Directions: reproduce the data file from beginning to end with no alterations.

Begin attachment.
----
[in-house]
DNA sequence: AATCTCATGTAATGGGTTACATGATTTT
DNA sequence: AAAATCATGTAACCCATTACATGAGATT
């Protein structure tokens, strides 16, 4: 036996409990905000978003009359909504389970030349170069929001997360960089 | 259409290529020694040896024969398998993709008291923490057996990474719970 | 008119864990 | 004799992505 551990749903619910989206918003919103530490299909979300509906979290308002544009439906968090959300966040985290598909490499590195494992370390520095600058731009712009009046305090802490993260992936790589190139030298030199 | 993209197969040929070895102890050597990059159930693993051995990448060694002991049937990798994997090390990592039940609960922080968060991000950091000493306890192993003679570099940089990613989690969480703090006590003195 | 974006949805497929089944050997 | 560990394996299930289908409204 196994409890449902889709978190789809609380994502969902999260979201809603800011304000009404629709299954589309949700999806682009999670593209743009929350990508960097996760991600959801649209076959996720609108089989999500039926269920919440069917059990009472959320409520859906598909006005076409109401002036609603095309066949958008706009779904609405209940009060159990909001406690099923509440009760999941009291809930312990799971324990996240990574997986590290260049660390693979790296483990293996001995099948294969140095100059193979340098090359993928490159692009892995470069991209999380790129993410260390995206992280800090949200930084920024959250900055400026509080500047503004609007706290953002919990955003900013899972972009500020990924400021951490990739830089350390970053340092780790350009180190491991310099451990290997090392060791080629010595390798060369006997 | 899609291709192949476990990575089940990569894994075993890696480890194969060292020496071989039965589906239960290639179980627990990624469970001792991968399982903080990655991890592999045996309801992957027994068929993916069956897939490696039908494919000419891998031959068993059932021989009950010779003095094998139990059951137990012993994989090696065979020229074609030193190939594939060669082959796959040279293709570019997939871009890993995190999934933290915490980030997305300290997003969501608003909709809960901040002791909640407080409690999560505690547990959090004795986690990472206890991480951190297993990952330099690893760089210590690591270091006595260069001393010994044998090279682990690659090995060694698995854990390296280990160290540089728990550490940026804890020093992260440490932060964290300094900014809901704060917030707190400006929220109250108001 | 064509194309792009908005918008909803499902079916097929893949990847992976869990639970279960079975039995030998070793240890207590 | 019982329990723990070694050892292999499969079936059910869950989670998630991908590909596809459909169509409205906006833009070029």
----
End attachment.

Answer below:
[in-house]
DNA sequence: AATCTCATGTAATGGGTTACATGATTTT
DNA sequence: AAAATCATGTAACCCATTACATGAGATT
């Protein structure tokens, strides 16, 4: 036996409990905000978003009359909504389970030349170069929001997360960089 | 259409290529020694040896024969398998993709008291923490057996990474719970 | 008119864990 | 004799992505 551990749903619910989206918003919103530490299909979300509906979290308002544009439906968090959300966040985290598909490499590195494992370390520095600058731009712009009046305090802490993260992936790589190139030298030199 | 993209197969040929070895102890050597990059159930693993051995990448060694002991049937990798994997090390990592039940609960922080968060991000950091000493306890192993003679570099940089990613989690969480703090006590003195 | 974006949805497929089944050997 | 560990394996299930289908409204 196994409890449902889709978190789809609380994502969902999260979201809603800011304000009404629709299954589309949700999806682009999670593209743009929350990508960097996760991600959801649209076959996720609108089989999500039926269920919440069917059990009472959320409520859906598909006005076409109401002036609603095309066949958008706009779904609405209940009060159990909001406690099923509440009760999941009291809930312990799971324990996240990574997986590290260049660390693979790296483990293996001995099948294969140095100059193979340098090359993928490159692009892995470069991209999380790129993410260390995206992280800090949200930084920024959250900055400026509080500047503004609007706290953002919990955003900013899972972009500020990924400021951490990739830089350390970053340092780790350009180190491991310099451990290997090392060791080629010595390798060369006997 | 899609291709192949476990990575089940990569894994075993890696480890194969060292020496071989039965589906239960290639179980627990990624469970001792991968399982903080990655991890592999045996309801992957027994068929993916069956897939490696039908494919000419891998031959068993059932021989009950010779003095094998139990059951137990012993994989090696065979020229074609030193190939594939060669082959796959040279293709570019997939871009890993995190999934933290915490980030997305300290997003969501608003909709809960901040002791909640407080409690999560505690547990959090004795986690990472206890991480951190297993990952330099690893760089210590690591270091006595260069001393010994044998090279682990690659090995060694698995854990390296280990160290540089728990550490940026804890020093992260440490932060964290300094900014809901704060917030707190400006929220109250108001 | 064509194309792009908005918008909803499902079916097929893949990847992976869990639970279960079975039995030998070793240890207590 | 019982329990723990070694050892292999499969079936059910869950989670998630991908590909596809459909169509409205906006833009070029």